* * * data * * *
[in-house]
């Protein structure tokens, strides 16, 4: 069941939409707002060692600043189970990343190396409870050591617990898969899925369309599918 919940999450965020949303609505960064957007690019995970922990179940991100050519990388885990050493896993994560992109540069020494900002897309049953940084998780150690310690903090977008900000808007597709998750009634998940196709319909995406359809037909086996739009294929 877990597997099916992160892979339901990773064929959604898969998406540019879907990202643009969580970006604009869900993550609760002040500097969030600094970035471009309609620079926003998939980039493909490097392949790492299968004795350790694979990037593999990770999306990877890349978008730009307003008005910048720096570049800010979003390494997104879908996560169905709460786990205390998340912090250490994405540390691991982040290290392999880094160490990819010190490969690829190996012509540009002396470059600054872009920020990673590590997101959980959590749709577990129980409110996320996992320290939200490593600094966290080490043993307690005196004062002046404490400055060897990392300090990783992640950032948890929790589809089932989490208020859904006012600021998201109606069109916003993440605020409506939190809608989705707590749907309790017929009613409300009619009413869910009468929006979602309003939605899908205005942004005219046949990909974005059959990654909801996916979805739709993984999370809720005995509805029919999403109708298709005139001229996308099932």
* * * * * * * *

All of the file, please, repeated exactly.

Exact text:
[in-house]
């Protein structure tokens, strides 16, 4: 069941939409707002060692600043189970990343190396409870050591617990898969899925369309599918 919940999450965020949303609505960064957007690019995970922990179940991100050519990388885990050493896993994560992109540069020494900002897309049953940084998780150690310690903090977008900000808007597709998750009634998940196709319909995406359809037909086996739009294929 877990597997099916992160892979339901990773064929959604898969998406540019879907990202643009969580970006604009869900993550609760002040500097969030600094970035471009309609620079926003998939980039493909490097392949790492299968004795350790694979990037593999990770999306990877890349978008730009307003008005910048720096570049800010979003390494997104879908996560169905709460786990205390998340912090250490994405540390691991982040290290392999880094160490990819010190490969690829190996012509540009002396470059600054872009920020990673590590997101959980959590749709577990129980409110996320996992320290939200490593600094966290080490043993307690005196004062002046404490400055060897990392300090990783992640950032948890929790589809089932989490208020859904006012600021998201109606069109916003993440605020409506939190809608989705707590749907309790017929009613409300009619009413869910009468929006979602309003939605899908205005942004005219046949990909974005059959990654909801996916979805739709993984999370809720005995509805029919999403109708298709005139001229996308099932």